A former bank vice president shares his corporate travails, his transition to self-employment, and general business advice in this debut memoir and self-help guide.
On a Monday in 1982, Kingston, a VP at an unnamed LA–based bank, was told that his current position had been eliminated. In this memoir, he details the crazy two years that followed: a “corporate hell” of temp assignments at the bank, during which, he says, a manager moved him into a supply closet and corrupt subsidiary execs warned him to turn a blind eye to their shenanigans. After he recovered from a heart attack, he went to the bank’s top officer and worked out an agreement to exit on his approaching 10-year anniversary, which vested him in the bank’s retirement plan. Kingston then went on to hold several other corporate positions, relocating to Atlanta, traveling internationally, and then returning to LA; he also taught college courses, published finance-related books, and earned CPA and tax certifications. It took him until 1995, at age 51, to fully launch his own financial practice (now based in San Diego) and live largely off its income. The author ends most chapters with summarized tips (such as “Be prepared for an ambush Monday”) and concludes with a final “Planning Your Escape” chapter and “Losing Your Job” appendix, which includes a list of signs of being a “corporate prisoner” (“Your job is your only option”). Kingston’s relatable, entertaining saga of being “caught in the middle of corporate politics, power struggles, management incompetence, and leadership deficiencies” will attract readers’ sympathy and interest. He offers several highly amusing, if sometimes wince-inducing, sequences, such as one in which he gets his performance review while sitting next to a diaper-changing mother on a plane (“If there ever was a good description of getting crapped on, that was it”). He doesn’t always overcome the challenges of combining advice and memoir, however; his end-of-chapter tips, for instance, occasionally undercut the momentum of the engaging narrative. Overall, though, Kingston’s insights are compelling and may be helpful to struggling workers everywhere.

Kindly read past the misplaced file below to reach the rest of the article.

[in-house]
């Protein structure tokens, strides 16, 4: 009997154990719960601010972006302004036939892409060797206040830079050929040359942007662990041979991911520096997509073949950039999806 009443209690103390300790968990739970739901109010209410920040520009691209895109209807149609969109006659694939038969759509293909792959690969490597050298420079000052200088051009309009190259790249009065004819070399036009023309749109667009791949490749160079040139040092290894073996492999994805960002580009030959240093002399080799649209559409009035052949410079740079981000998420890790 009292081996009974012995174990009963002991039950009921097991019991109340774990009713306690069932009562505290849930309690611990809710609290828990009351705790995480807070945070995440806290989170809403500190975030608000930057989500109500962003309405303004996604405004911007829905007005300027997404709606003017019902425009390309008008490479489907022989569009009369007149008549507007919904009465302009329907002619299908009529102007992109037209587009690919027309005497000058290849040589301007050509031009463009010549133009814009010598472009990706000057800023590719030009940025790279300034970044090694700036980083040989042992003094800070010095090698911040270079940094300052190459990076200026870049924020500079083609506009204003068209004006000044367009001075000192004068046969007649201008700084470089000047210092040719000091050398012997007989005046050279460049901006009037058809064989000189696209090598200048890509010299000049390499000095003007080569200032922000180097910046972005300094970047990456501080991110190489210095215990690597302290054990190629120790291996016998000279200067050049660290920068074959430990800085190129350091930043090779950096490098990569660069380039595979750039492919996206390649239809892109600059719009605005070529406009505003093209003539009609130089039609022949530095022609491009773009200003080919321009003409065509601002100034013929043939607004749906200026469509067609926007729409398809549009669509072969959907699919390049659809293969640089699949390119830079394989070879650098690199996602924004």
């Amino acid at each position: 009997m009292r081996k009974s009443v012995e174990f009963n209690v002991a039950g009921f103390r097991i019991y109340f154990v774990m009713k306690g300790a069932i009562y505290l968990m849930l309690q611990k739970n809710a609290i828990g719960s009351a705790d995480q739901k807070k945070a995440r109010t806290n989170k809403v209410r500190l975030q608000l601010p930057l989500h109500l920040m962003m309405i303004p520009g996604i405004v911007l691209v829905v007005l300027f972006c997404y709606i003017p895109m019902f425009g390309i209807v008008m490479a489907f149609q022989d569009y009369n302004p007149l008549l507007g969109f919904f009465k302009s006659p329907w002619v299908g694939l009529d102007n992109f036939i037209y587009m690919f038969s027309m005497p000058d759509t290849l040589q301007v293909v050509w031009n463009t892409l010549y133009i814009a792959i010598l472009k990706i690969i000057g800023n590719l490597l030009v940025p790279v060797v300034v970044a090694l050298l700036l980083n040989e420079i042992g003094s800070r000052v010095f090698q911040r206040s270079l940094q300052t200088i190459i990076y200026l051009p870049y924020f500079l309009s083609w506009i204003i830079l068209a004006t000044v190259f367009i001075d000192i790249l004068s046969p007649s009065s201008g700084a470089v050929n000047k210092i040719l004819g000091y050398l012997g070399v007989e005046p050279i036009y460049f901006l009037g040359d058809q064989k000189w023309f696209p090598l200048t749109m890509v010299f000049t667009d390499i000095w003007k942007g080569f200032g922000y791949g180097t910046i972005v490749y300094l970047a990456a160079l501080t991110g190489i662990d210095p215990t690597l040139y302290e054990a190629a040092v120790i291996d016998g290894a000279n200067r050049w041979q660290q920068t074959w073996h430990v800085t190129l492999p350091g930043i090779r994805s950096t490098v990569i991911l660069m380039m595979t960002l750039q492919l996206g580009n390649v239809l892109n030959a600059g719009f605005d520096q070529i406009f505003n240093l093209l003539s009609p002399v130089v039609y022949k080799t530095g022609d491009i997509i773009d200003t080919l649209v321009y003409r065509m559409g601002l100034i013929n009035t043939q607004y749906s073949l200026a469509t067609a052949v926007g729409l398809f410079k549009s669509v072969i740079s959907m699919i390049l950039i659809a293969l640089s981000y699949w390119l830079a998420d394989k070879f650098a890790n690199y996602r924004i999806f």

Dramatic testimony and useful guidance about the art and anguish of career management.